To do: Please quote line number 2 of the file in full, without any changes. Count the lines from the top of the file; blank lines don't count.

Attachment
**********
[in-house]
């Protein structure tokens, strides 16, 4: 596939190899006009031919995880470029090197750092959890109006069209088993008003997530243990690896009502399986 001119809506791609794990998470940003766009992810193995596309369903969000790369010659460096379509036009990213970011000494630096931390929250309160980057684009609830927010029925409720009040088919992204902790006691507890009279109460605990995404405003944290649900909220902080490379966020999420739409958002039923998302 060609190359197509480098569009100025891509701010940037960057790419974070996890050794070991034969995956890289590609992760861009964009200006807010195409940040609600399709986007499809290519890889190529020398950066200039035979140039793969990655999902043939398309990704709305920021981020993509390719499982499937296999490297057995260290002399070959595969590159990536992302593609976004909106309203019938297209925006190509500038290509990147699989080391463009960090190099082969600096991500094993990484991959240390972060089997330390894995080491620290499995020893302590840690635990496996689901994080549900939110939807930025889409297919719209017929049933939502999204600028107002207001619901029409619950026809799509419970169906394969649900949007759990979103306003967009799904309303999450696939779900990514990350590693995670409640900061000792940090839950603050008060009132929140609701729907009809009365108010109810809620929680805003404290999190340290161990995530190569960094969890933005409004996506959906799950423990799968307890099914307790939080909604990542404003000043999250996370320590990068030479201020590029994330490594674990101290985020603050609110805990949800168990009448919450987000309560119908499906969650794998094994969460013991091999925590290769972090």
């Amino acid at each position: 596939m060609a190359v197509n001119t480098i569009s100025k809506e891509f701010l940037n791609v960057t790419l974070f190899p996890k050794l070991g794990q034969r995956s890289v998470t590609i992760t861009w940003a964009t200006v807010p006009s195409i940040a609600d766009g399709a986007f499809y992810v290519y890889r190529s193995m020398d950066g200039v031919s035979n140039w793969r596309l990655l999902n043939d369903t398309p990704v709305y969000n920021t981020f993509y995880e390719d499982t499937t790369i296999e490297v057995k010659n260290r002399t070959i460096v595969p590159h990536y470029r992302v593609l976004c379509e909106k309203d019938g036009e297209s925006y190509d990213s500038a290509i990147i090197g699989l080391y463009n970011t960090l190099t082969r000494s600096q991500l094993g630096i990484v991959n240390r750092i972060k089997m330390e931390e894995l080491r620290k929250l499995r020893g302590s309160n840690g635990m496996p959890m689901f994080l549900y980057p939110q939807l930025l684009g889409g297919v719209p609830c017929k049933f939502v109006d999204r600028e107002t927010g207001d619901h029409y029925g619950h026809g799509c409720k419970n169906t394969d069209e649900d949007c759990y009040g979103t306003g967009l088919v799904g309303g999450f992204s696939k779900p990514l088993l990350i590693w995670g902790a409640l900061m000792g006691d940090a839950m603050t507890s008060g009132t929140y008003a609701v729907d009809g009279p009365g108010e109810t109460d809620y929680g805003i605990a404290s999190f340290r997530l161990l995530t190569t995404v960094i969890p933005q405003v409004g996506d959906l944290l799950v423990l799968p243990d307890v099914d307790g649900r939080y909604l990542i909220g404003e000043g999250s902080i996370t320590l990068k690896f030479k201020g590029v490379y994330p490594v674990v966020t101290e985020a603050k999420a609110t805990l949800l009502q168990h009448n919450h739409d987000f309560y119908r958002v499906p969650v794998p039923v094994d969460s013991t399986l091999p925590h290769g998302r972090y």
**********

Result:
């Protein structure tokens, strides 16, 4: 596939190899006009031919995880470029090197750092959890109006069209088993008003997530243990690896009502399986 001119809506791609794990998470940003766009992810193995596309369903969000790369010659460096379509036009990213970011000494630096931390929250309160980057684009609830927010029925409720009040088919992204902790006691507890009279109460605990995404405003944290649900909220902080490379966020999420739409958002039923998302 060609190359197509480098569009100025891509701010940037960057790419974070996890050794070991034969995956890289590609992760861009964009200006807010195409940040609600399709986007499809290519890889190529020398950066200039035979140039793969990655999902043939398309990704709305920021981020993509390719499982499937296999490297057995260290002399070959595969590159990536992302593609976004909106309203019938297209925006190509500038290509990147699989080391463009960090190099082969600096991500094993990484991959240390972060089997330390894995080491620290499995020893302590840690635990496996689901994080549900939110939807930025889409297919719209017929049933939502999204600028107002207001619901029409619950026809799509419970169906394969649900949007759990979103306003967009799904309303999450696939779900990514990350590693995670409640900061000792940090839950603050008060009132929140609701729907009809009365108010109810809620929680805003404290999190340290161990995530190569960094969890933005409004996506959906799950423990799968307890099914307790939080909604990542404003000043999250996370320590990068030479201020590029994330490594674990101290985020603050609110805990949800168990009448919450987000309560119908499906969650794998094994969460013991091999925590290769972090």